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Sect. 1. This I prove, 1. From their practice; 2. From their pleading. In their practice, who seeth not that they would tie the people of God to a necessity of submitting their necks to this heavy yoke of human ceremonies? which are with more vehemency, forwardness, and strictness urged, than the weighty matters of the law of God, and the refusing whereof is far more inhibited, menaced, espied, delated, aggravated, censured, and punished, than idolatry, Popery, blasphemy, swearing, profanation of the Sabbath, murder, adultery, &c. Both preachers and people have been, and are, fined, confined, imprisoned, banished, censured, and punished so severely, that he may well say of them that which our divines say of the Papists, Hoec sua inventa Decalago anteponunt, et gravius eos-multarent qui ea violarent, quam qui divina praecepta transgrederentur.45 Wherefore, seeing they make not only as much, but more ado, about the controverted ceremonies than about the most necessary things in religion, their practice herein makes it too, too apparent what necessity they annex to them.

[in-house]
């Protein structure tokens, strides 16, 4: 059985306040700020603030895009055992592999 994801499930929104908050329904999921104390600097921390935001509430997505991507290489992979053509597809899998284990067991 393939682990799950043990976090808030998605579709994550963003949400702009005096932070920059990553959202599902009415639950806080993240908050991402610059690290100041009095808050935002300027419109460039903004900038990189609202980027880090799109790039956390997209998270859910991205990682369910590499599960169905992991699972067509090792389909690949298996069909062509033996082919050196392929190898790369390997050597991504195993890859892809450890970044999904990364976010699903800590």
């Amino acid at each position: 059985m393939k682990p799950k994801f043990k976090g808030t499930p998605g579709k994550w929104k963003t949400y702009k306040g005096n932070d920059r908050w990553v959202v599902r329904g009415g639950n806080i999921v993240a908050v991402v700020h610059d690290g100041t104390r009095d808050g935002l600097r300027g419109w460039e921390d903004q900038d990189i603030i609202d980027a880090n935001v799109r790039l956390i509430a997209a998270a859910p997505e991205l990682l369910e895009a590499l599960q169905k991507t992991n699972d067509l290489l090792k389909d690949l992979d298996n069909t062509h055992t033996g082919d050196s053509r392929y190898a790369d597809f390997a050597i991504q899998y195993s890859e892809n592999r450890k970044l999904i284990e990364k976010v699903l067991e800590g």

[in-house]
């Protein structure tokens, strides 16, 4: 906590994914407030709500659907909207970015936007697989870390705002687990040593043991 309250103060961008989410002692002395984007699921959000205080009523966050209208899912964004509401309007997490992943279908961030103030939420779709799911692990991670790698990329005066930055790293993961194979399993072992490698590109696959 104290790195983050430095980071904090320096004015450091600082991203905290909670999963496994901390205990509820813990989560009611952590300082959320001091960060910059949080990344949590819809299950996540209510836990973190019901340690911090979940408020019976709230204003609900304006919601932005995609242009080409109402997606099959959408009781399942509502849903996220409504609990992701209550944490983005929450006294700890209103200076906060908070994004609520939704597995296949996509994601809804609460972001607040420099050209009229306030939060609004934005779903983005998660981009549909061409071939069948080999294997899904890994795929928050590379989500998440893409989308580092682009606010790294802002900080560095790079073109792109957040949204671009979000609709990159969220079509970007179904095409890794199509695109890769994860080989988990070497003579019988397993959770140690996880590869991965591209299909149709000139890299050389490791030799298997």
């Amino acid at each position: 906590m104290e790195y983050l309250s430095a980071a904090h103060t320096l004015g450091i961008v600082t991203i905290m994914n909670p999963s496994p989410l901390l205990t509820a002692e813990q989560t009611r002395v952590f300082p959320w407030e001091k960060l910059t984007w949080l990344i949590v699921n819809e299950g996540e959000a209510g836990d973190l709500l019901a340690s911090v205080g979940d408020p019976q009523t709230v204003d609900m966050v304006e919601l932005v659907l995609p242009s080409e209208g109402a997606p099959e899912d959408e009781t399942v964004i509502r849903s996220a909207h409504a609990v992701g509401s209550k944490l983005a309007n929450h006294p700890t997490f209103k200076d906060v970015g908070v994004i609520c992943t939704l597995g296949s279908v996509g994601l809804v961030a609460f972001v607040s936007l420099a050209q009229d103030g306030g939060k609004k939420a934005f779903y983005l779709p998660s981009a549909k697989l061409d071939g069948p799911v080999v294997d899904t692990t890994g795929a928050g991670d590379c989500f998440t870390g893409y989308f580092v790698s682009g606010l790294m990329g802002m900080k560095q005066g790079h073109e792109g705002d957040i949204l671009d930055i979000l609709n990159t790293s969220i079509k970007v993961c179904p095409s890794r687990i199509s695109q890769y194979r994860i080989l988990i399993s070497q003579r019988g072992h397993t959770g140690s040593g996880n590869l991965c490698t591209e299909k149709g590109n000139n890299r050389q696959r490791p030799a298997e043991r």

Sect. 2. And if we will hearken to their pleading it tells no less; for howbeit they plead for their ceremonies, as things indifferent in their own nature, yet, when the [pg 1-002] ceremonies are considered as the ordinances of the church, they plead for them as things necessary. M. G. Powel, in the Consideration of the Arguments directed to the High Court of Parliament in behalf of the Ministers suspended and deprived (ans. 3 to arg. 16), hath these words, yea, these particulars: “Subscription, ceremonies, &c., being imposed by the church, and commanded by the magistrate, are necessary to be observed under the pain of sin.” The Bishop of Edinburgh resolves us concerning the necessity of giving obedience to the laws of the church, enacted anent the ceremonies, thus: “Where a man hath not a law, his judgment is the rule of his conscience, but where there is a law, the law must be the rule. As, for example, before that apostolical canon that forbade to eat blood or strangled things, every man might have done that which in his conscience he thought most expedient, &c., but after the making and the publication of the canon that enjoined abstinence, the same was to rule their consciences. And, therefore, after that time, albeit a man had thought in his own private judgment that to abstain from these things was not expedient, &c. yet, in that case, he ought not to have eaten, because now the will of the law, and not the judgment of his own mind, was the rule of his conscience.”46 The Archbishop of St Andrews, to the same purpose saith, “In things indifferent we must always esteem that to be best and [pg 1-003] most seemly which seemeth so in the eye of public authority, neither is it for private men to control public judgment, as they cannot make public constitutions, so they may not control nor disobey them, being once made, indeed authority ought to look well to this, that it prescribe nothing but rightly, appoint no rights nor orders in the church but such as may set forward godliness and piety, yet, put the case, that some be otherwise established, they must be obeyed by such as are members of that church, as long as they have the force of a constitution, &c. But thou wilt say, My conscience suffers me not to obey, for I am persuaded that such things are not right, nor appointed. I answer thee, In matters of this nature and quality the sentence of thy superiors ought to direct thee, and that is a sufficient ground to thy conscience for obeying.”47 Thus we see that they urge the ceremonies, not only with a necessity of practice upon the outward man, but also with a necessity of opinion upon the conscience, and that merely because of the church's determination and appointment; yea, Dr Mortoune maketh kneeling in the act of receiving the communion to be in some sort necessary in itself, for he maintaineth,48 that though it be not essentially necessary as food, yet it is accidentally necessary as physic. Nay, some of them are yet more absurd, who plainly call the ceremonies necessary in themselves,49 beside the constitution of the church. Others of them, who confess the ceremonies to be not only unnecessary,50 but also inconvenient, do, notwithstanding, plead for them as things necessary. Dr Burges tells us,51 that some of his side think that ceremonies are inconvenient, but withal he discovers to us a strange mystery brought out of the unsearchable deepness of his piercing conception, holding that such things as not only are not at all necessary in themselves,52 but are inconvenient too, may yet be urged as necessary.